Our neighborhood in Lancaster County is home to America’s largest community of Old Order Amish, and among those horse-and-buggy drivers is a much smaller sub-group of Amish ultrarunners. Vella Shpringa means “Let’s all run” in Pennsylvania Dutch, and it began as a wholesome way for young Amish singles to get together on Sunday afternoons. The club soon created two magnificent traditions: They adopted an all for one, one for all motto—“The joy of running in community”—and launched the Full Moon Run, a monthly ramble under the stars hosted by various Amish families.

When McDougall first rescued Sherman, the donkey’s hooves were so overgrown they looked like “a witch’s claws.”

Before long, these Amish amateurs were getting fast. Everything the Amish have learned over the past 300 years about how to rely on their own bodies, the Vella Shpringa gang has applied to running. One Amish runner sliced a full hour off his marathon best in the course of a year, improving from 3:59 to a sizzling 2:54. Another wanted to see if a tall, muscular farmer like him could break five minutes in the mile and three hours in a marathon; within a year, he’d nailed both. As a six-man team, the Amish runners have won three Ragnar Relays covering distances from 128 to 200 miles. Leroy Stoltzfus was even featured in Ripley’s Believe It or Not! when he was spotted near the front of the pack in the Harrisburg Marathon in his long pants and suspenders, while Liz King has several times shown up at the starting line of a 10K in her full-length Amish dress and apron and outrun every other woman in the field.

Two months after Sherman arrived, I volunteered to host the Full Moon Run at our house. The Amish runners not only are strong and fast, but they’ve also been training animals since childhood. Just by luck, I might be living next to an undiscovered talent pool of expert burro racers: Where else are you going to find master horsemen with Boston Marathon speed?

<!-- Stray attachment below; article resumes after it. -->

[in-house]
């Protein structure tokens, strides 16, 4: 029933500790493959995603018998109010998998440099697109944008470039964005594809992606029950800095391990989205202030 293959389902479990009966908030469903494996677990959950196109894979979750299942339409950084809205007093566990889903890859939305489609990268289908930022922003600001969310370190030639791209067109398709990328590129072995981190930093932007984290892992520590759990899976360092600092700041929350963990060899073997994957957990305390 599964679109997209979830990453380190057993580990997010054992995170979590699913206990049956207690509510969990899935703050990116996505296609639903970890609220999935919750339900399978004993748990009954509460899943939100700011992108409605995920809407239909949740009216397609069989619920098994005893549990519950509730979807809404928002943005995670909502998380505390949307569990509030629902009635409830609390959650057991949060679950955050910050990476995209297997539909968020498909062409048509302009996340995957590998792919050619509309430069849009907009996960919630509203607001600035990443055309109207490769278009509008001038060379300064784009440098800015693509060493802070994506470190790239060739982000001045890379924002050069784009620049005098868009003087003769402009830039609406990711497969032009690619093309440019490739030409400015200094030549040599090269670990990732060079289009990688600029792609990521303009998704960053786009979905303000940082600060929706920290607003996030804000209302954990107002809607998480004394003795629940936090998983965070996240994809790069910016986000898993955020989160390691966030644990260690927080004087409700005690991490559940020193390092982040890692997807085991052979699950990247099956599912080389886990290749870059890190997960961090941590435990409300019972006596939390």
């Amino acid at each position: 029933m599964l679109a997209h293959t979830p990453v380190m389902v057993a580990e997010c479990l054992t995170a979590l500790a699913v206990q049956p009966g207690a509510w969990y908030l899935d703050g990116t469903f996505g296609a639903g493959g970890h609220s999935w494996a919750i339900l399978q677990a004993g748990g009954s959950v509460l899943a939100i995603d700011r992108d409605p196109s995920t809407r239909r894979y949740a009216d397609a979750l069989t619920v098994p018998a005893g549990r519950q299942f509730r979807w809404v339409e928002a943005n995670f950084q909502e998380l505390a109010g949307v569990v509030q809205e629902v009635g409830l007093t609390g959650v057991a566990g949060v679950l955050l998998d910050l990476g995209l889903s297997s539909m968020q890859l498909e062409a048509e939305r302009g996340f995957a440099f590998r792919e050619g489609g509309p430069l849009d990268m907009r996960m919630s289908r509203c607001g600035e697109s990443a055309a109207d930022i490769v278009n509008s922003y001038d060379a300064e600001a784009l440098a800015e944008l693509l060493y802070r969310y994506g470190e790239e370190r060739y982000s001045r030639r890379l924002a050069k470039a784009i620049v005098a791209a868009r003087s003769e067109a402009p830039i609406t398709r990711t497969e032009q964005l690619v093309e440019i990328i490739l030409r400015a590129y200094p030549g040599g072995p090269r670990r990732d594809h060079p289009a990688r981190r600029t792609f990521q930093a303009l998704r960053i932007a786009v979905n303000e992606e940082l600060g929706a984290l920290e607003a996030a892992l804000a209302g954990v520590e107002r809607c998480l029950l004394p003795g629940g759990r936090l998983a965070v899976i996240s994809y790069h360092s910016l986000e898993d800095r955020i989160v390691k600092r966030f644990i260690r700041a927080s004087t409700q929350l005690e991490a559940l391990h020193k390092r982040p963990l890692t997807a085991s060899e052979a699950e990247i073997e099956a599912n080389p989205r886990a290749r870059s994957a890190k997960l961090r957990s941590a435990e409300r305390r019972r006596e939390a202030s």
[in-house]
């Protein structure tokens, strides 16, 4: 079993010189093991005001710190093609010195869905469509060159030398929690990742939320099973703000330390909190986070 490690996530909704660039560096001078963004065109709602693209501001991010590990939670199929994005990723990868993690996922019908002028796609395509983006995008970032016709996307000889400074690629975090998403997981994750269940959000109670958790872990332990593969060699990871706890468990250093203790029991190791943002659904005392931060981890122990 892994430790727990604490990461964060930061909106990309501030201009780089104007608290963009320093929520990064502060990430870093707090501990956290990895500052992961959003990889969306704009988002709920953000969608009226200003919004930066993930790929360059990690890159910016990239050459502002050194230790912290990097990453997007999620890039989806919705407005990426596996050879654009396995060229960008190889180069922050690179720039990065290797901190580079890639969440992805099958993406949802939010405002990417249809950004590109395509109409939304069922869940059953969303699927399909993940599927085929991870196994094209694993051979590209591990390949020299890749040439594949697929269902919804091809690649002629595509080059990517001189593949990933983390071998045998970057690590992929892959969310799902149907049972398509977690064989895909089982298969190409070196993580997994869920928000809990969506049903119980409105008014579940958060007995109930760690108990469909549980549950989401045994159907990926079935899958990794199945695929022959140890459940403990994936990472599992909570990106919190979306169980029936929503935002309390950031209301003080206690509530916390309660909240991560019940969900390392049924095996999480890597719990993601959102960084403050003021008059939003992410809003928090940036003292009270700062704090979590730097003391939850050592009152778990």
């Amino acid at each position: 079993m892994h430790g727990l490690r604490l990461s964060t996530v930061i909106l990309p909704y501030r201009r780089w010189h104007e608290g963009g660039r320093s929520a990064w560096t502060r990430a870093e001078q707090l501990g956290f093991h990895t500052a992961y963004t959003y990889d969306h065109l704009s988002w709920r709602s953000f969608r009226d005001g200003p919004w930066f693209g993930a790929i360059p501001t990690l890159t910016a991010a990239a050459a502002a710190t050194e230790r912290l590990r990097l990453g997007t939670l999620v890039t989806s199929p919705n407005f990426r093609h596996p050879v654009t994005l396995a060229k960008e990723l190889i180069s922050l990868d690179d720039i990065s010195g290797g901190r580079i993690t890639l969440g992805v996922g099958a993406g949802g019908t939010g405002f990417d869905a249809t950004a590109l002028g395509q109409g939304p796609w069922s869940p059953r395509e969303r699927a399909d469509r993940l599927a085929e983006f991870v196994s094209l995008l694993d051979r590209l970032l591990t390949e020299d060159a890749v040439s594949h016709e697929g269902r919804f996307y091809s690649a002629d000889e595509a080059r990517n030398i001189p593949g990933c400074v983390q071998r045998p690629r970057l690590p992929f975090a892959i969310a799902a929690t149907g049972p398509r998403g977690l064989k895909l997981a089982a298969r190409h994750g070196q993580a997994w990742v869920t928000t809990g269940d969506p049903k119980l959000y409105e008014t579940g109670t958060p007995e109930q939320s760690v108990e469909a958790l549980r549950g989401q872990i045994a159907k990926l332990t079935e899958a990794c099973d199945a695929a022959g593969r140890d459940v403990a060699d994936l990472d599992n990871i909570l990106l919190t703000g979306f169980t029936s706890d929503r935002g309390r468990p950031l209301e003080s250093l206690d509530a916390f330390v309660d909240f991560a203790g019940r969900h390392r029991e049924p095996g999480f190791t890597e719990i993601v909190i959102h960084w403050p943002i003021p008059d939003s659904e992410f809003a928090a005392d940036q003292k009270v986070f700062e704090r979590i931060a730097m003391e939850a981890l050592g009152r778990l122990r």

“Is that the famous Sherman?” someone called from the darkness.

A van door slammed, and out stepped Jake Beiler, one of Vella Shpringa’s unofficial group leaders. Jake is tall and slender, but strong as a grizzly (one year at the finish of the Bird-in-Hand Half Marathon, Jake nearly single-handedly dunked me headfirst in the water barrel to cool off). I was holding Sherman’s rope, while nearby, Tanya was saddling Flower, her big riding donkey. Jake saw the donkeys were nervous and immediately took command. He switched off his headlamp and kept his hands low, approaching slowly. He moved his head around until he caught Sherman’s eye, locking gaze to let Sherman know he wasn’t in any danger.

“So this is our new friend,” Jake said, his voice low and reassuring. Sherman eyed him warily, but held still when Jake stroked his head and scratched him under the jaw. Around us, vans and pickup trucks continued to arrive, filling the driveway and squeezing into rows across the lawn in front of the house. The murmur of voices grew louder, a stew of English and Pennsylvania Dutch, as runners who hadn’t seen each other since the last full moon greeted each other and loosened up.

Running with Sherman

“Okay,” I told Tanya. “Let’s see how far we get.”

I unknotted Sherman’s rope and yanked it free from the gate. I turned to make sure Flower and Tanya were set, while Sherman began trotting down the driveway—

And kept on trotting.

As soon as he realized he could outrun the commotion behind him, Sherman was off. I watched him go, so impressed by his speed and initiative that it took a few beats before I realized the rope was about to jerk out of my hand as Sherman disappeared into the dark. I sprinted after the fugitive, while Tanya swung herself onto Flower and joined the pursuit. When I caught up with Sherm, he didn’t seem to be escaping; he was clip-clopping happily along like a thoroughbred on parade. I bent down and grabbed the rope but he never broke stride, cruising at a crisp jog.

“What’s he up to?” I asked Tanya.

“Beats me,” she said. She held Flower back to see if Sherman would slow down, but Sherman seemed oblivious. After about a quarter mile, we hit a long grinder of an uphill slope and Sherman didn’t hesitate; he shifted into climbing gear and streamed along so smoothly, I was gasping to keep up. “Holy crap,” I panted. “What’s gotten into him?”